Archive for June, 2011

More photos of Astana’s new buildings

Astana begs to have its pictures taken of, it is glitzy and brand new. The buildings go up quickly all around the new part of town and is a showcase for the rest of the world to see. Meant to be seen and Kazakhstan wants to be heard from. What better way than promoting its good side because more often than not, it is too cold to take photos or it is covered with snow.  Check out all these buildings and then you might wonder how much these builders were actually paid for their services. You have to have a sense of humor to work on these places. I call what looks like “toothpaste tubes” the Wobbly Buildings.  Creative names for every building in this funky city.

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Buddy Bears in New Astana, Kazakhstan (Part II)

No, the Buddy Bears are NOT back in Kazakhstan. Who knows where they are on this globe. Buddy Bears were a GREAT tourist sensation in the new part of Astana a year ago. I’m showing MORE unpublished photos I took at the time but for some reason didn’t blog about them. Here’s the second time around, reliving the past. The little girl in pink wanted me to take photos of her next to each bear. I complied with about 3 or 4 photos.  Her father and his friend were laughing (maybe out of embarrassment for this little pixie had no inhibitions in front of other people’s cameras). Clearly she got it, people enjoyed taking photos next to these statues representing different countries. I wonder where they are now?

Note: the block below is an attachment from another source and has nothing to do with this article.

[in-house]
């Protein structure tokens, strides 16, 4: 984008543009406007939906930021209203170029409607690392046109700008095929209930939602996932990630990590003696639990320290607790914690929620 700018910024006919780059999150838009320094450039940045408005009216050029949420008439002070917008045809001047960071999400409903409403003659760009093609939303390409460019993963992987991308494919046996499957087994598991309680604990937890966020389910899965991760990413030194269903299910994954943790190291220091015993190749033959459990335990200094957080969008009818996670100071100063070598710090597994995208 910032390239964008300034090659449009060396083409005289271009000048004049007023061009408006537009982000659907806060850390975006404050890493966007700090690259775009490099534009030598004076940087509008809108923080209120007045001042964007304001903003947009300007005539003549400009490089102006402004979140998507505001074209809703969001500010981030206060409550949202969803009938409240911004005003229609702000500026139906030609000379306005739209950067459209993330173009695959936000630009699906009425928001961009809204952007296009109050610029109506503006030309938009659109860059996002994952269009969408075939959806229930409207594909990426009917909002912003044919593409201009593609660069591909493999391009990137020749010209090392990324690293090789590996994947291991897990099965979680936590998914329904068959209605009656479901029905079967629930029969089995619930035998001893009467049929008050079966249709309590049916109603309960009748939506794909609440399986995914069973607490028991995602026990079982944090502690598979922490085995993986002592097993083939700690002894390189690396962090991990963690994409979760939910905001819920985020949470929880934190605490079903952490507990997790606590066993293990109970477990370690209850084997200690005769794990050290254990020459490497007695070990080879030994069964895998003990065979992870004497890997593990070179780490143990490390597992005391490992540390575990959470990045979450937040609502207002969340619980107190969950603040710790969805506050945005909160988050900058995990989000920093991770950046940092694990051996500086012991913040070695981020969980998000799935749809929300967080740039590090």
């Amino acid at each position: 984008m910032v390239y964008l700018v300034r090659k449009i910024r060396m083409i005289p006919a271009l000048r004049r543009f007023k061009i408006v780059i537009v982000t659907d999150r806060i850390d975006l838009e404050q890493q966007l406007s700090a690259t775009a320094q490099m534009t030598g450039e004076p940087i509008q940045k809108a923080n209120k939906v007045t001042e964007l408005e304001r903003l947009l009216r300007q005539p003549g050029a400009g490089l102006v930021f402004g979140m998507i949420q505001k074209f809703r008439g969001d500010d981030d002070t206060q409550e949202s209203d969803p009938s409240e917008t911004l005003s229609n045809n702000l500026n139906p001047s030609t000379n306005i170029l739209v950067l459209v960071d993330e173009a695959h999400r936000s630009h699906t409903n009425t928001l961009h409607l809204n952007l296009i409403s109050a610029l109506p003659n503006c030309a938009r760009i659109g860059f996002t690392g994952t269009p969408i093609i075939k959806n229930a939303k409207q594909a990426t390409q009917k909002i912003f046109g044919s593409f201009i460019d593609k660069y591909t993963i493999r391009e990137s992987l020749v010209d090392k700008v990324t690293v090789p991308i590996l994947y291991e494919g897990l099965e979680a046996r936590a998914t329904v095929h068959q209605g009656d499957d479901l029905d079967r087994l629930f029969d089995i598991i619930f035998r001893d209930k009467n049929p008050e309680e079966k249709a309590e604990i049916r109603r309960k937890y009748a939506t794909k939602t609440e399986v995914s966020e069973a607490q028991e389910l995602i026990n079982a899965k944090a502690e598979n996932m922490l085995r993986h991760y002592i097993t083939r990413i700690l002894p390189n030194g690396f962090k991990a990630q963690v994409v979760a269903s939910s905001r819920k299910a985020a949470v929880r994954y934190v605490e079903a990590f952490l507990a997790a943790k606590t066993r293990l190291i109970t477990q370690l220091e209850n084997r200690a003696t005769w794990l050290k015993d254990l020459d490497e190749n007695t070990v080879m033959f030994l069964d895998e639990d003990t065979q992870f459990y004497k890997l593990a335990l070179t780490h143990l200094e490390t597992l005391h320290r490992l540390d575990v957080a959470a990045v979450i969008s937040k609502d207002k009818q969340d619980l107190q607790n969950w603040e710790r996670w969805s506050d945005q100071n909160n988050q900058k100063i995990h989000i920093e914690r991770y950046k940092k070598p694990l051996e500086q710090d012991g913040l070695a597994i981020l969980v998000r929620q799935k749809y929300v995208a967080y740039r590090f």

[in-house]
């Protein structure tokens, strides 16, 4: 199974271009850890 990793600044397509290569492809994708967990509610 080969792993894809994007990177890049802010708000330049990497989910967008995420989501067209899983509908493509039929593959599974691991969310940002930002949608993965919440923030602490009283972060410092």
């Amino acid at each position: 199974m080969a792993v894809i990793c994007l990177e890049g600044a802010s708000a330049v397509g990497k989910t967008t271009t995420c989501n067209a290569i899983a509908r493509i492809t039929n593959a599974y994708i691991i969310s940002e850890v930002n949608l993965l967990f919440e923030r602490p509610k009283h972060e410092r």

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Photos around the new part of Astana, Kazakhstan

I’ve written enough for a while, I need to let my blog readers catch up.  Also, I am plowing through Anne Applebaum’s book “Gulag: A History.” No easy task, I can assure you.  I have such fond memories of the different places my husband and I saw a year ago at this time. The photo is taken at  the apartment complex called Highvill (no “E” at the end which bugs just about every foreigner who lives in Astana). You can see the President’s palace from their vantage point, it is THAT close. 

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Slavery is “alive and well” in Kazakhstan (Part II)

I am so proud of two of my former students who showed up at the American Corner in Astana last Saturday to listen to two speakers talk about human trafficking and then blogged about it.  I’m continuing what I started yesterday based mostly on the notes taken by Wizard of KZ, but this latest story is in the words of “New Challenge” which explains best what happens when slavery goes unchecked as it has for many, many years in Kazakhstan.  Read what New Challenge wrote in her blog about a living example: